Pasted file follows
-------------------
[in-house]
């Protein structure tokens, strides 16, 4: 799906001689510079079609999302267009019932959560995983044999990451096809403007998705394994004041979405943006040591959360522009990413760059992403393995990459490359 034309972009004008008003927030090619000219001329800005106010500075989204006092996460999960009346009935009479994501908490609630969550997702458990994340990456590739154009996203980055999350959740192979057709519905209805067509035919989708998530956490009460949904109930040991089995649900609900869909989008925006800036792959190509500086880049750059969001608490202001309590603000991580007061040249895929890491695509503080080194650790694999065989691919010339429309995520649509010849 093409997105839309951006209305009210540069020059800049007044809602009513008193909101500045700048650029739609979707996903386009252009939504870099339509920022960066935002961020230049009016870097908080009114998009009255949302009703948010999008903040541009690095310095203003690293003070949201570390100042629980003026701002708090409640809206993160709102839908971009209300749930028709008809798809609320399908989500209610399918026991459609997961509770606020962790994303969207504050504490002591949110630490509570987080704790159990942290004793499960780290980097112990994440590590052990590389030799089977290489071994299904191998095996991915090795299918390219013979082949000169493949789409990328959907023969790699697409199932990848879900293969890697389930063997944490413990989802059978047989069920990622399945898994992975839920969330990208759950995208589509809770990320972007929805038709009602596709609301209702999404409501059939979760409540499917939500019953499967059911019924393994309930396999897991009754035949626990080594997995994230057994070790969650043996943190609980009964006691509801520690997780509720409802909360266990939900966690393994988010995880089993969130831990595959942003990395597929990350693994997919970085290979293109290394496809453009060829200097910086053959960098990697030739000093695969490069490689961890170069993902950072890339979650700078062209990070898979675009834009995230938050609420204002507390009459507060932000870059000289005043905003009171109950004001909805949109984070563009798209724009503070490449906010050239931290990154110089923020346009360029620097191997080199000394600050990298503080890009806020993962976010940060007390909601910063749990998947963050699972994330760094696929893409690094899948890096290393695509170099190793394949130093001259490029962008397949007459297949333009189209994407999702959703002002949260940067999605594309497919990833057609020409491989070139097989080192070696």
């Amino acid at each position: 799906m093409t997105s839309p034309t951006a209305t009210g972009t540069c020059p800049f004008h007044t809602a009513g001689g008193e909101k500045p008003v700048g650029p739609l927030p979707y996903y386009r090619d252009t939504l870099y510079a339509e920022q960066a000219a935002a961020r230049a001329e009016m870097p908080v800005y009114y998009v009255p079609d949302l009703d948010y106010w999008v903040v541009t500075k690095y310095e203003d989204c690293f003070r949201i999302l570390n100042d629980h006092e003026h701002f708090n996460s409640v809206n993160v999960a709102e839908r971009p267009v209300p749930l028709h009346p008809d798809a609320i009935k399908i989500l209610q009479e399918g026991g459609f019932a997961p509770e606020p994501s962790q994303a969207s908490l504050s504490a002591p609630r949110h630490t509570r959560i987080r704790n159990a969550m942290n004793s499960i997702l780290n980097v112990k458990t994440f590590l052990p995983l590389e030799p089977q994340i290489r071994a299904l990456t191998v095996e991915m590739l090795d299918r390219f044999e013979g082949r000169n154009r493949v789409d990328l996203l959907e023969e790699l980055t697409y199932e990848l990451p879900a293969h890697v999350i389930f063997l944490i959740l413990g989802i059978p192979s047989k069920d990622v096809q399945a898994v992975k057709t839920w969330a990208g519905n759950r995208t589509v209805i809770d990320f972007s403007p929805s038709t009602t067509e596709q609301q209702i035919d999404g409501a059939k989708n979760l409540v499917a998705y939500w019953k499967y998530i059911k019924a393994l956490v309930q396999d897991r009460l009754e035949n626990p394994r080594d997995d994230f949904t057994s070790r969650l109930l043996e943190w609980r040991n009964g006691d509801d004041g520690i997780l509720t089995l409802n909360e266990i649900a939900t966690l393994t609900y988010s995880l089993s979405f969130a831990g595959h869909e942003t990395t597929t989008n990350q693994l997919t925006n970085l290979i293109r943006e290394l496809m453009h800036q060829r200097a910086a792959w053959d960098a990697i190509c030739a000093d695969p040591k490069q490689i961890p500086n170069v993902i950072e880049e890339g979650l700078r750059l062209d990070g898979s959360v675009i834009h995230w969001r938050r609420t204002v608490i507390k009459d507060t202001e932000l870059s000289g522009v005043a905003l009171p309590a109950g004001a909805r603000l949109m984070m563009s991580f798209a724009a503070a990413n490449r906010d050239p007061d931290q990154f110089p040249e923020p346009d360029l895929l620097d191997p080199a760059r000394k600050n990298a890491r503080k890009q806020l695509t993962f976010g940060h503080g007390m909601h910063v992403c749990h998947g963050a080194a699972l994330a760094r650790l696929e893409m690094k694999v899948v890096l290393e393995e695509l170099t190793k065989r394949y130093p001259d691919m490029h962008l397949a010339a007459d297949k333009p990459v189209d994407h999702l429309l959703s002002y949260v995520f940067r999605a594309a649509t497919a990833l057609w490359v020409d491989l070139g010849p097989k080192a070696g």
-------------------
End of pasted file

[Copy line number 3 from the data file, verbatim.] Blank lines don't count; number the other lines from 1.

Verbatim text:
């Amino acid at each position: 799906m093409t997105s839309p034309t951006a209305t009210g972009t540069c020059p800049f004008h007044t809602a009513g001689g008193e909101k500045p008003v700048g650029p739609l927030p979707y996903y386009r090619d252009t939504l870099y510079a339509e920022q960066a000219a935002a961020r230049a001329e009016m870097p908080v800005y009114y998009v009255p079609d949302l009703d948010y106010w999008v903040v541009t500075k690095y310095e203003d989204c690293f003070r949201i999302l570390n100042d629980h006092e003026h701002f708090n996460s409640v809206n993160v999960a709102e839908r971009p267009v209300p749930l028709h009346p008809d798809a609320i009935k399908i989500l209610q009479e399918g026991g459609f019932a997961p509770e606020p994501s962790q994303a969207s908490l504050s504490a002591p609630r949110h630490t509570r959560i987080r704790n159990a969550m942290n004793s499960i997702l780290n980097v112990k458990t994440f590590l052990p995983l590389e030799p089977q994340i290489r071994a299904l990456t191998v095996e991915m590739l090795d299918r390219f044999e013979g082949r000169n154009r493949v789409d990328l996203l959907e023969e790699l980055t697409y199932e990848l990451p879900a293969h890697v999350i389930f063997l944490i959740l413990g989802i059978p192979s047989k069920d990622v096809q399945a898994v992975k057709t839920w969330a990208g519905n759950r995208t589509v209805i809770d990320f972007s403007p929805s038709t009602t067509e596709q609301q209702i035919d999404g409501a059939k989708n979760l409540v499917a998705y939500w019953k499967y998530i059911k019924a393994l956490v309930q396999d897991r009460l009754e035949n626990p394994r080594d997995d994230f949904t057994s070790r969650l109930l043996e943190w609980r040991n009964g006691d509801d004041g520690i997780l509720t089995l409802n909360e266990i649900a939900t966690l393994t609900y988010s995880l089993s979405f969130a831990g595959h869909e942003t990395t597929t989008n990350q693994l997919t925006n970085l290979i293109r943006e290394l496809m453009h800036q060829r200097a910086a792959w053959d960098a990697i190509c030739a000093d695969p040591k490069q490689i961890p500086n170069v993902i950072e880049e890339g979650l700078r750059l062209d990070g898979s959360v675009i834009h995230w969001r938050r609420t204002v608490i507390k009459d507060t202001e932000l870059s000289g522009v005043a905003l009171p309590a109950g004001a909805r603000l949109m984070m563009s991580f798209a724009a503070a990413n490449r906010d050239p007061d931290q990154f110089p040249e923020p346009d360029l895929l620097d191997p080199a760059r000394k600050n990298a890491r503080k890009q806020l695509t993962f976010g940060h503080g007390m909601h910063v992403c749990h998947g963050a080194a699972l994330a760094r650790l696929e893409m690094k694999v899948v890096l290393e393995e695509l170099t190793k065989r394949y130093p001259d691919m490029h962008l397949a010339a007459d297949k333009p990459v189209d994407h999702l429309l959703s002002y949260v995520f940067r999605a594309a649509t497919a990833l057609w490359v020409d491989l070139g010849p097989k080192a070696g």